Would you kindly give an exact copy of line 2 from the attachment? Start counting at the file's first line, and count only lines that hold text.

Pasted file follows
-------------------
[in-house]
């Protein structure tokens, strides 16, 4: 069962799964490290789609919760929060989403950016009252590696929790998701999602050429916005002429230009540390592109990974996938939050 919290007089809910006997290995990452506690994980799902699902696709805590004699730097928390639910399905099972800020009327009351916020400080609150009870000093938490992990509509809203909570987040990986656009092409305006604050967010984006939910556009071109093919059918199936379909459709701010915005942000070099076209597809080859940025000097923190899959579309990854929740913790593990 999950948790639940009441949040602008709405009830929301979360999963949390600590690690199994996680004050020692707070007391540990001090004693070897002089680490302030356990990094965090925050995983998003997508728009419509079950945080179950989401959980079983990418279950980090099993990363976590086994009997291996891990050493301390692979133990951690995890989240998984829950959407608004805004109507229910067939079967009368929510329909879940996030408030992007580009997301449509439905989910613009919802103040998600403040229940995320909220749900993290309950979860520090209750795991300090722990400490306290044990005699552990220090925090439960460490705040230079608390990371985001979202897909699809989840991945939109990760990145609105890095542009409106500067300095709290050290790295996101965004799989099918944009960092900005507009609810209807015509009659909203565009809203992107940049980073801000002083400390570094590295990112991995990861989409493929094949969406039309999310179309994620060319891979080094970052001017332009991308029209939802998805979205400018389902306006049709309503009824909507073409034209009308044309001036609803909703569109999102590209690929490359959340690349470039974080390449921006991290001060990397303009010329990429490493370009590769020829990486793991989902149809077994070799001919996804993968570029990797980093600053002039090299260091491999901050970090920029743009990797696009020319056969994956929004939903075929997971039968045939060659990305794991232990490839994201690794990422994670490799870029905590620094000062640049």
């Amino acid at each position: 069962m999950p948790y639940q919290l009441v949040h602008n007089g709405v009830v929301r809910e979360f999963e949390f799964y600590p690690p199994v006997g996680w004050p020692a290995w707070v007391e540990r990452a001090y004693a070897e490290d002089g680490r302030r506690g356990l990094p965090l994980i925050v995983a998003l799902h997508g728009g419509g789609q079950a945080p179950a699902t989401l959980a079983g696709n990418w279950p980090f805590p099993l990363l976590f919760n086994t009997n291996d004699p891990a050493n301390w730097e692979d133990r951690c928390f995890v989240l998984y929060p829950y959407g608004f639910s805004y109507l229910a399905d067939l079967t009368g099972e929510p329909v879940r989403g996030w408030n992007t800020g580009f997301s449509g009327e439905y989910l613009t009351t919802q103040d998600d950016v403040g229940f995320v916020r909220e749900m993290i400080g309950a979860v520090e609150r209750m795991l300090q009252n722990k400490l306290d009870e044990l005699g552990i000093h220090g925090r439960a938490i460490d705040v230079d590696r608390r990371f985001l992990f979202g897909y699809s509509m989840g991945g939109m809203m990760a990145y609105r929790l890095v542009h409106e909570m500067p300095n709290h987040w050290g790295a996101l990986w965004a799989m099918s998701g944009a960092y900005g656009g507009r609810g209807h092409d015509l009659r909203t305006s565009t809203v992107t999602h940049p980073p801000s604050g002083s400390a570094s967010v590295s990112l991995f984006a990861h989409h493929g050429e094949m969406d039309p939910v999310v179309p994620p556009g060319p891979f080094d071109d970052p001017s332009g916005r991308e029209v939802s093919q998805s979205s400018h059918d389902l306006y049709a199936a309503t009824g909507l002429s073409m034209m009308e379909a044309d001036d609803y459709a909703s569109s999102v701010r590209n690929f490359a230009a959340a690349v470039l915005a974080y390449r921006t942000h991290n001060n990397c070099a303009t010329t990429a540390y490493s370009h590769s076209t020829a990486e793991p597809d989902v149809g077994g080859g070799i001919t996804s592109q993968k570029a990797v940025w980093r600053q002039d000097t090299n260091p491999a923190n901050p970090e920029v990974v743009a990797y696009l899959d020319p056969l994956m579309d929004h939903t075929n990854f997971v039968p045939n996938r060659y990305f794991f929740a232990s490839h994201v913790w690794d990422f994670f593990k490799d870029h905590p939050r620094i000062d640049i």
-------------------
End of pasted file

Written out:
């Protein structure tokens, strides 16, 4: 069962799964490290789609919760929060989403950016009252590696929790998701999602050429916005002429230009540390592109990974996938939050 919290007089809910006997290995990452506690994980799902699902696709805590004699730097928390639910399905099972800020009327009351916020400080609150009870000093938490992990509509809203909570987040990986656009092409305006604050967010984006939910556009071109093919059918199936379909459709701010915005942000070099076209597809080859940025000097923190899959579309990854929740913790593990 999950948790639940009441949040602008709405009830929301979360999963949390600590690690199994996680004050020692707070007391540990001090004693070897002089680490302030356990990094965090925050995983998003997508728009419509079950945080179950989401959980079983990418279950980090099993990363976590086994009997291996891990050493301390692979133990951690995890989240998984829950959407608004805004109507229910067939079967009368929510329909879940996030408030992007580009997301449509439905989910613009919802103040998600403040229940995320909220749900993290309950979860520090209750795991300090722990400490306290044990005699552990220090925090439960460490705040230079608390990371985001979202897909699809989840991945939109990760990145609105890095542009409106500067300095709290050290790295996101965004799989099918944009960092900005507009609810209807015509009659909203565009809203992107940049980073801000002083400390570094590295990112991995990861989409493929094949969406039309999310179309994620060319891979080094970052001017332009991308029209939802998805979205400018389902306006049709309503009824909507073409034209009308044309001036609803909703569109999102590209690929490359959340690349470039974080390449921006991290001060990397303009010329990429490493370009590769020829990486793991989902149809077994070799001919996804993968570029990797980093600053002039090299260091491999901050970090920029743009990797696009020319056969994956929004939903075929997971039968045939060659990305794991232990490839994201690794990422994670490799870029905590620094000062640049």